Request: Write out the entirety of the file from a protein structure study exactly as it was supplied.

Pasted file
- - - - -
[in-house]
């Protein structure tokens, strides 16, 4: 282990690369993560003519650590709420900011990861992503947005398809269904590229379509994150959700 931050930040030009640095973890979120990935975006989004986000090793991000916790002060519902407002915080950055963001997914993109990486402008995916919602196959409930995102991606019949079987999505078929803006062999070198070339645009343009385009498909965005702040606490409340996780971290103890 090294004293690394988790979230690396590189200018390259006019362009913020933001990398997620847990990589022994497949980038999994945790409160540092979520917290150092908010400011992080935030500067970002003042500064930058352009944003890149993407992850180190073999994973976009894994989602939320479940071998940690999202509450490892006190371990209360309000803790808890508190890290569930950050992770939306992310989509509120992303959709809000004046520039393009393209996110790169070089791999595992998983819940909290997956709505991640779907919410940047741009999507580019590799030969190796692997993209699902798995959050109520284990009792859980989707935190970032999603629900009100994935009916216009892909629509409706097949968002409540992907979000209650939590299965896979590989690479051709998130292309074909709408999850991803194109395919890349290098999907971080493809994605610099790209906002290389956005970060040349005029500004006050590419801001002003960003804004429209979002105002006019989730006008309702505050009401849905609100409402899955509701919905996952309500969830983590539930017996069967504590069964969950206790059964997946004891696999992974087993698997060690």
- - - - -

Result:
[in-house]
């Protein structure tokens, strides 16, 4: 282990690369993560003519650590709420900011990861992503947005398809269904590229379509994150959700 931050930040030009640095973890979120990935975006989004986000090793991000916790002060519902407002915080950055963001997914993109990486402008995916919602196959409930995102991606019949079987999505078929803006062999070198070339645009343009385009498909965005702040606490409340996780971290103890 090294004293690394988790979230690396590189200018390259006019362009913020933001990398997620847990990589022994497949980038999994945790409160540092979520917290150092908010400011992080935030500067970002003042500064930058352009944003890149993407992850180190073999994973976009894994989602939320479940071998940690999202509450490892006190371990209360309000803790808890508190890290569930950050992770939306992310989509509120992303959709809000004046520039393009393209996110790169070089791999595992998983819940909290997956709505991640779907919410940047741009999507580019590799030969190796692997993209699902798995959050109520284990009792859980989707935190970032999603629900009100994935009916216009892909629509409706097949968002409540992907979000209650939590299965896979590989690479051709998130292309074909709408999850991803194109395919890349290098999907971080493809994605610099790209906002290389956005970060040349005029500004006050590419801001002003960003804004429209979002105002006019989730006008309702505050009401849905609100409402899955509701919905996952309500969830983590539930017996069967504590069964969950206790059964997946004891696999992974087993698997060690």